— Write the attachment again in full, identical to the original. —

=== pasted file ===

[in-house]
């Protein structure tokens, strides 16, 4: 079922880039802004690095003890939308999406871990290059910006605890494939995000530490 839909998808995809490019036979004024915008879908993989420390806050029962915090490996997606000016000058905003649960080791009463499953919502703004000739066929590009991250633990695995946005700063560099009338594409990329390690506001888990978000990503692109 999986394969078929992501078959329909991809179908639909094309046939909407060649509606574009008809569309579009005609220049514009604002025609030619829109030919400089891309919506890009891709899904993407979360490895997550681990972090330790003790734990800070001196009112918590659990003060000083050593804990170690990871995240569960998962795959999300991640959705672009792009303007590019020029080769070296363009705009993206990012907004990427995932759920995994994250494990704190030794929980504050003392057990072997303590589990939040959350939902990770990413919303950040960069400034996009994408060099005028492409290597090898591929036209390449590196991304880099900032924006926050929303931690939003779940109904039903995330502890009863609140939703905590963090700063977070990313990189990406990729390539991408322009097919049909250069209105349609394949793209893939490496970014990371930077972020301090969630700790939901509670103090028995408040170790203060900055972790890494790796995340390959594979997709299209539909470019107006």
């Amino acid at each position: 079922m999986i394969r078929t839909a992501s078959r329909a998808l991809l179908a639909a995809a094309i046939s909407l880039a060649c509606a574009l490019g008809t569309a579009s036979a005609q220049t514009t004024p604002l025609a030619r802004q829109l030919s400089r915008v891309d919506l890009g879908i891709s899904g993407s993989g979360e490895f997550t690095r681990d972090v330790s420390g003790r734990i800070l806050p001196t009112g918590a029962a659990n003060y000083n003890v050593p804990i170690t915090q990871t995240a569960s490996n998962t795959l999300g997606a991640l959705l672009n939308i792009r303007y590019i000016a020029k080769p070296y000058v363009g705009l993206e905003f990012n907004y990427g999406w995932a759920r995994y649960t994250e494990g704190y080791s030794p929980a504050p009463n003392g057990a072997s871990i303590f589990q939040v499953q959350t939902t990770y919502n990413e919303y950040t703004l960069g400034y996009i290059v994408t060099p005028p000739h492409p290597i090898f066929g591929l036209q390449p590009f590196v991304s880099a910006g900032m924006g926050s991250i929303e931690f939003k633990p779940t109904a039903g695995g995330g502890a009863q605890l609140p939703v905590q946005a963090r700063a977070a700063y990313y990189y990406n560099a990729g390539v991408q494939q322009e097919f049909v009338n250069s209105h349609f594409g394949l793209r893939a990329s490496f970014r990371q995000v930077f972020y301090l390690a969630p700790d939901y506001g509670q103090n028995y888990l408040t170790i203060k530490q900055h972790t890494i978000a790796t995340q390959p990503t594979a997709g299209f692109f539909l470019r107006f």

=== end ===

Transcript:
[in-house]
């Protein structure tokens, strides 16, 4: 079922880039802004690095003890939308999406871990290059910006605890494939995000530490 839909998808995809490019036979004024915008879908993989420390806050029962915090490996997606000016000058905003649960080791009463499953919502703004000739066929590009991250633990695995946005700063560099009338594409990329390690506001888990978000990503692109 999986394969078929992501078959329909991809179908639909094309046939909407060649509606574009008809569309579009005609220049514009604002025609030619829109030919400089891309919506890009891709899904993407979360490895997550681990972090330790003790734990800070001196009112918590659990003060000083050593804990170690990871995240569960998962795959999300991640959705672009792009303007590019020029080769070296363009705009993206990012907004990427995932759920995994994250494990704190030794929980504050003392057990072997303590589990939040959350939902990770990413919303950040960069400034996009994408060099005028492409290597090898591929036209390449590196991304880099900032924006926050929303931690939003779940109904039903995330502890009863609140939703905590963090700063977070990313990189990406990729390539991408322009097919049909250069209105349609394949793209893939490496970014990371930077972020301090969630700790939901509670103090028995408040170790203060900055972790890494790796995340390959594979997709299209539909470019107006």
């Amino acid at each position: 079922m999986i394969r078929t839909a992501s078959r329909a998808l991809l179908a639909a995809a094309i046939s909407l880039a060649c509606a574009l490019g008809t569309a579009s036979a005609q220049t514009t004024p604002l025609a030619r802004q829109l030919s400089r915008v891309d919506l890009g879908i891709s899904g993407s993989g979360e490895f997550t690095r681990d972090v330790s420390g003790r734990i800070l806050p001196t009112g918590a029962a659990n003060y000083n003890v050593p804990i170690t915090q990871t995240a569960s490996n998962t795959l999300g997606a991640l959705l672009n939308i792009r303007y590019i000016a020029k080769p070296y000058v363009g705009l993206e905003f990012n907004y990427g999406w995932a759920r995994y649960t994250e494990g704190y080791s030794p929980a504050p009463n003392g057990a072997s871990i303590f589990q939040v499953q959350t939902t990770y919502n990413e919303y950040t703004l960069g400034y996009i290059v994408t060099p005028p000739h492409p290597i090898f066929g591929l036209q390449p590009f590196v991304s880099a910006g900032m924006g926050s991250i929303e931690f939003k633990p779940t109904a039903g695995g995330g502890a009863q605890l609140p939703v905590q946005a963090r700063a977070a700063y990313y990189y990406n560099a990729g390539v991408q494939q322009e097919f049909v009338n250069s209105h349609f594409g394949l793209r893939a990329s490496f970014r990371q995000v930077f972020y301090l390690a969630p700790d939901y506001g509670q103090n028995y888990l408040t170790i203060k530490q900055h972790t890494i978000a790796t995340q390959p990503t594979a997709g299209f692109f539909l470019r107006f």